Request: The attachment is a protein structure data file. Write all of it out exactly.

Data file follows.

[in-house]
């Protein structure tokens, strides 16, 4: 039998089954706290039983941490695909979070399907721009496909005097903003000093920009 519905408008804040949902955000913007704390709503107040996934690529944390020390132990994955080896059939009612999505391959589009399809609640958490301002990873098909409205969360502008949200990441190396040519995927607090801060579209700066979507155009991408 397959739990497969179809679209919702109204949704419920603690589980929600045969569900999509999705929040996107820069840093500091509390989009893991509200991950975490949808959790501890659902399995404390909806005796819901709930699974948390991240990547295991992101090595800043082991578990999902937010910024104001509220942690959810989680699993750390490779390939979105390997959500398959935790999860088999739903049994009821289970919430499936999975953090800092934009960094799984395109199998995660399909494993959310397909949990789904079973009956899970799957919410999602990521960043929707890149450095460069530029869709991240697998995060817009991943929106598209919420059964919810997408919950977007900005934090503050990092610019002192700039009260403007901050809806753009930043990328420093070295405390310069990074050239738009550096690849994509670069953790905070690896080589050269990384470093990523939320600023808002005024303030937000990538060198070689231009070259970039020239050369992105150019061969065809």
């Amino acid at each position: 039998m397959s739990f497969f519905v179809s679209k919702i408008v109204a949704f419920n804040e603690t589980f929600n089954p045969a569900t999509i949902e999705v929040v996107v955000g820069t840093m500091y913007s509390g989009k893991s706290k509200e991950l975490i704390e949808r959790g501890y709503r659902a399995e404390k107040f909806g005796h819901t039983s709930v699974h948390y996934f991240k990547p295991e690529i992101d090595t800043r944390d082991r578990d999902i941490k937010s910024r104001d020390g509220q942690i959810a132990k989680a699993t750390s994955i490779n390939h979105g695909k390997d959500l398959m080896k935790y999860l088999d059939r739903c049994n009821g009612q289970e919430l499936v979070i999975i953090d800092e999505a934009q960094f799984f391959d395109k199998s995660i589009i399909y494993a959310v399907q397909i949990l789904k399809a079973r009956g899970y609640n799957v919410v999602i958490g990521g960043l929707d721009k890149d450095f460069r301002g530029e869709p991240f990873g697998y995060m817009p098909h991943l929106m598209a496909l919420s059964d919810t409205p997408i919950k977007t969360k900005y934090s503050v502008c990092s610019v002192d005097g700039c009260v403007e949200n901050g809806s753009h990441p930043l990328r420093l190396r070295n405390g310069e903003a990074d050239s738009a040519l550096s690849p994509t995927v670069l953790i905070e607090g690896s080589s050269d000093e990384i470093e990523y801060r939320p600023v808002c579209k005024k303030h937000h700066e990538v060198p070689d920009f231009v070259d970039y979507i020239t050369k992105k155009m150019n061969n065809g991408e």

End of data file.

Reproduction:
[in-house]
């Protein structure tokens, strides 16, 4: 039998089954706290039983941490695909979070399907721009496909005097903003000093920009 519905408008804040949902955000913007704390709503107040996934690529944390020390132990994955080896059939009612999505391959589009399809609640958490301002990873098909409205969360502008949200990441190396040519995927607090801060579209700066979507155009991408 397959739990497969179809679209919702109204949704419920603690589980929600045969569900999509999705929040996107820069840093500091509390989009893991509200991950975490949808959790501890659902399995404390909806005796819901709930699974948390991240990547295991992101090595800043082991578990999902937010910024104001509220942690959810989680699993750390490779390939979105390997959500398959935790999860088999739903049994009821289970919430499936999975953090800092934009960094799984395109199998995660399909494993959310397909949990789904079973009956899970799957919410999602990521960043929707890149450095460069530029869709991240697998995060817009991943929106598209919420059964919810997408919950977007900005934090503050990092610019002192700039009260403007901050809806753009930043990328420093070295405390310069990074050239738009550096690849994509670069953790905070690896080589050269990384470093990523939320600023808002005024303030937000990538060198070689231009070259970039020239050369992105150019061969065809």
């Amino acid at each position: 039998m397959s739990f497969f519905v179809s679209k919702i408008v109204a949704f419920n804040e603690t589980f929600n089954p045969a569900t999509i949902e999705v929040v996107v955000g820069t840093m500091y913007s509390g989009k893991s706290k509200e991950l975490i704390e949808r959790g501890y709503r659902a399995e404390k107040f909806g005796h819901t039983s709930v699974h948390y996934f991240k990547p295991e690529i992101d090595t800043r944390d082991r578990d999902i941490k937010s910024r104001d020390g509220q942690i959810a132990k989680a699993t750390s994955i490779n390939h979105g695909k390997d959500l398959m080896k935790y999860l088999d059939r739903c049994n009821g009612q289970e919430l499936v979070i999975i953090d800092e999505a934009q960094f799984f391959d395109k199998s995660i589009i399909y494993a959310v399907q397909i949990l789904k399809a079973r009956g899970y609640n799957v919410v999602i958490g990521g960043l929707d721009k890149d450095f460069r301002g530029e869709p991240f990873g697998y995060m817009p098909h991943l929106m598209a496909l919420s059964d919810t409205p997408i919950k977007t969360k900005y934090s503050v502008c990092s610019v002192d005097g700039c009260v403007e949200n901050g809806s753009h990441p930043l990328r420093l190396r070295n405390g310069e903003a990074d050239s738009a040519l550096s690849p994509t995927v670069l953790i905070e607090g690896s080589s050269d000093e990384i470093e990523y801060r939320p600023v808002c579209k005024k303030h937000h700066e990538v060198p070689d920009f231009v070259d970039y979507i020239t050369k992105k155009m150019n061969n065809g991408e």